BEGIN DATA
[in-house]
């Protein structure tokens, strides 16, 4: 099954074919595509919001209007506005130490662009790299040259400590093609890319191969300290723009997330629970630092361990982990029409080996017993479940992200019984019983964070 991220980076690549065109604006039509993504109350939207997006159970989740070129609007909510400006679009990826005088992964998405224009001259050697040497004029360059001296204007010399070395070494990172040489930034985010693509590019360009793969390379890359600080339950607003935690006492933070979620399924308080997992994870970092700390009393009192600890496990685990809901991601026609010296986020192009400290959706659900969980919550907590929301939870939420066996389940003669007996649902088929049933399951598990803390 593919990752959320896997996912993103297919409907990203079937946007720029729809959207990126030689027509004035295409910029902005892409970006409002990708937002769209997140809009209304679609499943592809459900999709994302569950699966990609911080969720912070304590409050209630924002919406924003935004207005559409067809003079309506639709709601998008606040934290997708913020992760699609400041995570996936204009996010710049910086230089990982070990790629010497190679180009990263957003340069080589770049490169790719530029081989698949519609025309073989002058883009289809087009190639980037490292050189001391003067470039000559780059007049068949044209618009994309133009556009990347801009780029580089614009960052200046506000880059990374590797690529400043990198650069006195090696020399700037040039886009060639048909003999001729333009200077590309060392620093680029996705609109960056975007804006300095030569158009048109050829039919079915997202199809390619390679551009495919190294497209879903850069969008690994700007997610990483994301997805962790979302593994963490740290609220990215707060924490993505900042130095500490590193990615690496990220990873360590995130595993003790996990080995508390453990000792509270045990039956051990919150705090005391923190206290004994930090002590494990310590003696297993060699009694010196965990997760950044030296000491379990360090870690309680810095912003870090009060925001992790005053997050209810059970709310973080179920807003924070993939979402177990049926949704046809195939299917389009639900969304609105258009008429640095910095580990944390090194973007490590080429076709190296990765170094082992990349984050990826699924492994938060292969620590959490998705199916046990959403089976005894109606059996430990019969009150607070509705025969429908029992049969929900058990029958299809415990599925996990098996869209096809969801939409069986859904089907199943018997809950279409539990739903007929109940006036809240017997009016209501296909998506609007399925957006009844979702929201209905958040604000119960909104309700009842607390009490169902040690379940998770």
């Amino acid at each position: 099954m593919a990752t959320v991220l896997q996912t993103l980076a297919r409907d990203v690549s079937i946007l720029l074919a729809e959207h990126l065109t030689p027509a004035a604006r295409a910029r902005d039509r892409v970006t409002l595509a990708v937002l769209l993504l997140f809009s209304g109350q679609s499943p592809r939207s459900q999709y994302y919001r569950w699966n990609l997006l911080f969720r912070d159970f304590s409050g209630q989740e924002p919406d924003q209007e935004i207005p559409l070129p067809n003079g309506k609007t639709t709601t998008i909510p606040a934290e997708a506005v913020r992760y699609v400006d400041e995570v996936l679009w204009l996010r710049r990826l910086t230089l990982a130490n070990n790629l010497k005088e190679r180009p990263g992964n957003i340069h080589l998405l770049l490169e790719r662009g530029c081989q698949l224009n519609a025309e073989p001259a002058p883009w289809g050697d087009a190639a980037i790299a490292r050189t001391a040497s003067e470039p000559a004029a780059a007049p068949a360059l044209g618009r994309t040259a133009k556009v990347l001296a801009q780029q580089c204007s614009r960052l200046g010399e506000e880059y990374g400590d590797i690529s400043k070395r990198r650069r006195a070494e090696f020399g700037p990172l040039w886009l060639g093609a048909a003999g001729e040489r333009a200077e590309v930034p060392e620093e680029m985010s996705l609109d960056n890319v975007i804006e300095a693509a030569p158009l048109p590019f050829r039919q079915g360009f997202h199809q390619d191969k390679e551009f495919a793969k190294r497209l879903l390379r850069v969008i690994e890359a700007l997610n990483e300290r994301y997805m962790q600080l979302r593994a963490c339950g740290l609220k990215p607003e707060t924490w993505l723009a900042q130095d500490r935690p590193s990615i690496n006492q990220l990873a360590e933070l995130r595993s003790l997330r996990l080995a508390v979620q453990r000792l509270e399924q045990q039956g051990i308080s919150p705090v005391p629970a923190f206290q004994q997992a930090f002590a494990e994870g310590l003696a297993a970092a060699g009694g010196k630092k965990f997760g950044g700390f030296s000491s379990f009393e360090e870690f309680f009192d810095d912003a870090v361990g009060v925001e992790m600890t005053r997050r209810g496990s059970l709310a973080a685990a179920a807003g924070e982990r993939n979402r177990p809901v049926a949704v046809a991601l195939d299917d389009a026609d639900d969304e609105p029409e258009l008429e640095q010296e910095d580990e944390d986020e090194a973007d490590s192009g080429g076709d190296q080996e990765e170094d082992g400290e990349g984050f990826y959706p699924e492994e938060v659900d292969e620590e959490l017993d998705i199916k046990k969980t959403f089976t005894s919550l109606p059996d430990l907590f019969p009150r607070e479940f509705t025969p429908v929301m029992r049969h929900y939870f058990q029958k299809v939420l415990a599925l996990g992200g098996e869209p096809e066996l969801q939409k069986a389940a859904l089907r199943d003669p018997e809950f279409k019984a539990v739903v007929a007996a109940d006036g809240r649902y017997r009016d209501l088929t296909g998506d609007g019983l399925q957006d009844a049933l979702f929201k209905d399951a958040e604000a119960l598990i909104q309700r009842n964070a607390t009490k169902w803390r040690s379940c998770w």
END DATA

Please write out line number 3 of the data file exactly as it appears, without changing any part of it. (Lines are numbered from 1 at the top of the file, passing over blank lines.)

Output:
């Amino acid at each position: 099954m593919a990752t959320v991220l896997q996912t993103l980076a297919r409907d990203v690549s079937i946007l720029l074919a729809e959207h990126l065109t030689p027509a004035a604006r295409a910029r902005d039509r892409v970006t409002l595509a990708v937002l769209l993504l997140f809009s209304g109350q679609s499943p592809r939207s459900q999709y994302y919001r569950w699966n990609l997006l911080f969720r912070d159970f304590s409050g209630q989740e924002p919406d924003q209007e935004i207005p559409l070129p067809n003079g309506k609007t639709t709601t998008i909510p606040a934290e997708a506005v913020r992760y699609v400006d400041e995570v996936l679009w204009l996010r710049r990826l910086t230089l990982a130490n070990n790629l010497k005088e190679r180009p990263g992964n957003i340069h080589l998405l770049l490169e790719r662009g530029c081989q698949l224009n519609a025309e073989p001259a002058p883009w289809g050697d087009a190639a980037i790299a490292r050189t001391a040497s003067e470039p000559a004029a780059a007049p068949a360059l044209g618009r994309t040259a133009k556009v990347l001296a801009q780029q580089c204007s614009r960052l200046g010399e506000e880059y990374g400590d590797i690529s400043k070395r990198r650069r006195a070494e090696f020399g700037p990172l040039w886009l060639g093609a048909a003999g001729e040489r333009a200077e590309v930034p060392e620093e680029m985010s996705l609109d960056n890319v975007i804006e300095a693509a030569p158009l048109p590019f050829r039919q079915g360009f997202h199809q390619d191969k390679e551009f495919a793969k190294r497209l879903l390379r850069v969008i690994e890359a700007l997610n990483e300290r994301y997805m962790q600080l979302r593994a963490c339950g740290l609220k990215p607003e707060t924490w993505l723009a900042q130095d500490r935690p590193s990615i690496n006492q990220l990873a360590e933070l995130r595993s003790l997330r996990l080995a508390v979620q453990r000792l509270e399924q045990q039956g051990i308080s919150p705090v005391p629970a923190f206290q004994q997992a930090f002590a494990e994870g310590l003696a297993a970092a060699g009694g010196k630092k965990f997760g950044g700390f030296s000491s379990f009393e360090e870690f309680f009192d810095d912003a870090v361990g009060v925001e992790m600890t005053r997050r209810g496990s059970l709310a973080a685990a179920a807003g924070e982990r993939n979402r177990p809901v049926a949704v046809a991601l195939d299917d389009a026609d639900d969304e609105p029409e258009l008429e640095q010296e910095d580990e944390d986020e090194a973007d490590s192009g080429g076709d190296q080996e990765e170094d082992g400290e990349g984050f990826y959706p699924e492994e938060v659900d292969e620590e959490l017993d998705i199916k046990k969980t959403f089976t005894s919550l109606p059996d430990l907590f019969p009150r607070e479940f509705t025969p429908v929301m029992r049969h929900y939870f058990q029958k299809v939420l415990a599925l996990g992200g098996e869209p096809e066996l969801q939409k069986a389940a859904l089907r199943d003669p018997e809950f279409k019984a539990v739903v007929a007996a109940d006036g809240r649902y017997r009016d209501l088929t296909g998506d609007g019983l399925q957006d009844a049933l979702f929201k209905d399951a958040e604000a119960l598990i909104q309700r009842n964070a607390t009490k169902w803390r040690s379940c998770w």